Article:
by Savannah Vasquez
Jenna Ikuta didn’t set out to be a birth advocate but she says the job found her. After struggling through two miscarriages then finding out she was pregnant right as her husband left on a seven-month-long deployment, she decided she needed extra support for the birth of her first-born child.
“I kind of became a fly on the wall at the center,” she said, referring to The Birth Education Center of San Diego where she worked before moving to Fort Walton Beach. “I was already showing signs of antenatal depression (a depression that can affect women during pregnancy). I found the HypnoBirthing (use of hypnotherapy to help reduce birthing pains) info night through my midwife and that really sparked my interest in everything birth related.”
Now, with four years of experience in the birth-support field, Ikuta says she wants to apply her knowledge to the Fort Walton Beach area with a new birth advocate business, Seaside Postpartum. Her business focuses on three aspects; postpartum planning, lactation counseling and placenta encapsulation.
“This is something I came across after I had my oldest,” Ikuta said of postpartum planning. “I help Mom’s meal plan and I help them prepare for coming home. I want moms to be empowered and know that they can set their postpartum boundaries and desires up any way they want.”
After the birth of her first daughter, Ikuta said she was overwhelmed by the expectations of friends and family, and she felt that she had no control over her own wishes for her new baby.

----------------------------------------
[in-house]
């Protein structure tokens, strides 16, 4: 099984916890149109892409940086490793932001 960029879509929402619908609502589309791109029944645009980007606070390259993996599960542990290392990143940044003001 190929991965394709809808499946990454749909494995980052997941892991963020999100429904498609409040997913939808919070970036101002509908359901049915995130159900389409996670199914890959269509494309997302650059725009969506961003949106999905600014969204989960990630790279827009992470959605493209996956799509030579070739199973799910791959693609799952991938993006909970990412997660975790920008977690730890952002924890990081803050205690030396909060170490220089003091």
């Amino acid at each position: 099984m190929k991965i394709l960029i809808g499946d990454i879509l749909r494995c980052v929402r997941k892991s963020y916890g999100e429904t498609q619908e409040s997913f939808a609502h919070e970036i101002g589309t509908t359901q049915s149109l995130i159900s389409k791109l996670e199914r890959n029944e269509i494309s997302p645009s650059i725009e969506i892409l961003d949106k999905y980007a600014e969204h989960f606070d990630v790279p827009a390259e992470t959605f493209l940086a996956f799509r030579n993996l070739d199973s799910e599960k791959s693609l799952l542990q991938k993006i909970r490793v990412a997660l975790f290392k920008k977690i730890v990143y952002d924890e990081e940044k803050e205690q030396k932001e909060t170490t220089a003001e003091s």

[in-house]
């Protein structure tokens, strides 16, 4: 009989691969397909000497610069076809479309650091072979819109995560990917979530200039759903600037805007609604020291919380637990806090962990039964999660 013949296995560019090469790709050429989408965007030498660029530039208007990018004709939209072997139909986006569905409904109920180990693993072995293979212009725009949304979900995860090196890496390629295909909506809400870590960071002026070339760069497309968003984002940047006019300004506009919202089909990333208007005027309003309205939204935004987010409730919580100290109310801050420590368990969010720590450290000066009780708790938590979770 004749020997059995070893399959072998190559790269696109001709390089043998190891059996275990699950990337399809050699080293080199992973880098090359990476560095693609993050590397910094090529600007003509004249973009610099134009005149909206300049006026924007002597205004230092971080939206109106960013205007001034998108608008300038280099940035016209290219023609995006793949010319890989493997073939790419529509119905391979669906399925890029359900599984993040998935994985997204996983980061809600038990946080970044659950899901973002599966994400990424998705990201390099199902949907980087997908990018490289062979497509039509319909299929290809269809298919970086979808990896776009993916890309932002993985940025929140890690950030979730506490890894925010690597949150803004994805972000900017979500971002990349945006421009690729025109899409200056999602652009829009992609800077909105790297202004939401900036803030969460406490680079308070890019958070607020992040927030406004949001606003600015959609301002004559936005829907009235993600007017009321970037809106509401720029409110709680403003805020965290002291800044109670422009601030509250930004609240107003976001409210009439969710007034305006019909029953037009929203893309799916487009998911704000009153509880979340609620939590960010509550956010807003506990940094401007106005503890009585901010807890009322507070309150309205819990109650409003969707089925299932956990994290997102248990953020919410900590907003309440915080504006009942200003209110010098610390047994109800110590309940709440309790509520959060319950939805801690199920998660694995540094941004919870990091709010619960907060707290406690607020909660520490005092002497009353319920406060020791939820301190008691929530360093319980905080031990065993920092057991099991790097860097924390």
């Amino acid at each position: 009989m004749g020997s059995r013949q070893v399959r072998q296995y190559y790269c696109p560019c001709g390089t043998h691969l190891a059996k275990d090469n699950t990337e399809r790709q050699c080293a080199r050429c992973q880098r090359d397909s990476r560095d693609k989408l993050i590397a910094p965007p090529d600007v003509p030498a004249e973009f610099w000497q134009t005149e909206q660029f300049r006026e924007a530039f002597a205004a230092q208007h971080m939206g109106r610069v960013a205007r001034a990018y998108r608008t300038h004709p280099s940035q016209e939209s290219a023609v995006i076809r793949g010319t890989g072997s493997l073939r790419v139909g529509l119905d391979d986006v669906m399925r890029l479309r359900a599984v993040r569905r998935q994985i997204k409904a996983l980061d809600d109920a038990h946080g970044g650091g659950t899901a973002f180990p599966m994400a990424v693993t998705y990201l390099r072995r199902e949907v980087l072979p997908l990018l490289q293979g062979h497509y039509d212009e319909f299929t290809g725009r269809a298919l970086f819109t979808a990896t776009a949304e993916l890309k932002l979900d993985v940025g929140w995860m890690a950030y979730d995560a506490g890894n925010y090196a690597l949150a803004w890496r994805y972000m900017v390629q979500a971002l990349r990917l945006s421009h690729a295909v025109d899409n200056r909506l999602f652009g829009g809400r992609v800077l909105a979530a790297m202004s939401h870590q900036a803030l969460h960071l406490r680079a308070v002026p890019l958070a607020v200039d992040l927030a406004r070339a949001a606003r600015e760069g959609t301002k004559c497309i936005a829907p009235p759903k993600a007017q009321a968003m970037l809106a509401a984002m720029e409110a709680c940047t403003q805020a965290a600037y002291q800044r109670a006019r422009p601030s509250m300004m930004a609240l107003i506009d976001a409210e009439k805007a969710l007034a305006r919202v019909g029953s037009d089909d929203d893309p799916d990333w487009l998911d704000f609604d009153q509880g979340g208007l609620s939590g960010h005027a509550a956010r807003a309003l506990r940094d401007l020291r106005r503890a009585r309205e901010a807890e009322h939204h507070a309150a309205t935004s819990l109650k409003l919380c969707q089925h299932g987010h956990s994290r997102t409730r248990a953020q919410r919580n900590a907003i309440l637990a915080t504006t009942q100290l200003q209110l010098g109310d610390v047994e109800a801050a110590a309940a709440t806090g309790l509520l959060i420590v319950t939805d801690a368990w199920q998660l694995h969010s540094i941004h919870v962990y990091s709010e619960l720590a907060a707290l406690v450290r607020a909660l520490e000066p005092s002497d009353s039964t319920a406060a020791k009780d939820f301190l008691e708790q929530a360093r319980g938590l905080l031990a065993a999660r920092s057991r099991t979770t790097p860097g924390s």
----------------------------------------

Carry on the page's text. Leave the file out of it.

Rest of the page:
“I want them (new moms) to know that this is their family that they created, and they need to be able to do it in a way that does not create backlash from other people,” said Ikuta. “Things that stress moms out, that’s what we go over … unexpected expectations that you may not have thought of such as boundaries for family, friends and visitors, delegating tasks and a coming-home checklist.”
As for lactation counseling, Ikuta says this is a personal passion of hers as she had struggles with milk supply with both of her children.
“For me, I focus on supporting the mother’s diet,” she said. “I focus on certain foods that help boost milk supply and I make lactation balls that have all the milk-boosting foods in them in an easy-to-eat-for-mom fashion.”
Ikuta also worked at the San Diego Breastfeeding Center and led a nursing-in-public task force.
“So many mothers would come in because they had been harassed for nursing in public, so the task force was there to let them know their rights — that nursing babies were allowed anywhere the moms were allowed,” she said.
The third service that Seaside Postpartum provides, placenta encapsulation, may be the most controversial part of her business, Ikuta said. Placenta encapsulation is the ingesting of the human placenta after it has been dehydrated and placed into pills, a practice followed by those who believe the placenta carries health benefits for lactating mothers and their children.
“It’s an old-world thing, it comes from traditional Chinese medicine,” she said. “But the way I look at it is that this is the baby’s first home and it’s going straight back to the mom and baby.”
Ikuta said she offers a few different options for placenta encapsulation.
“Some people like to encapsulate it in pill form and I also make them into a powder that can be added to smoothies,” she said. “Some moms plant it under a tree, and some moms like a print of the placenta with the cord.”
Ikuta said she offers the prints in customized colors that can be made to match a nursery or mother’s request.
As for her qualifications, Ikuta said she worked a combined four years at the Birth Education Center in San Diego and the San Diego Breastfeeding Center, is trained by the International Placenta and Postpartum Association, is a lactation advocate, carries a Florida Food Handlers license and a separate Biologix certificate for placenta encapsulation specialists for handling blood-borne pathogens.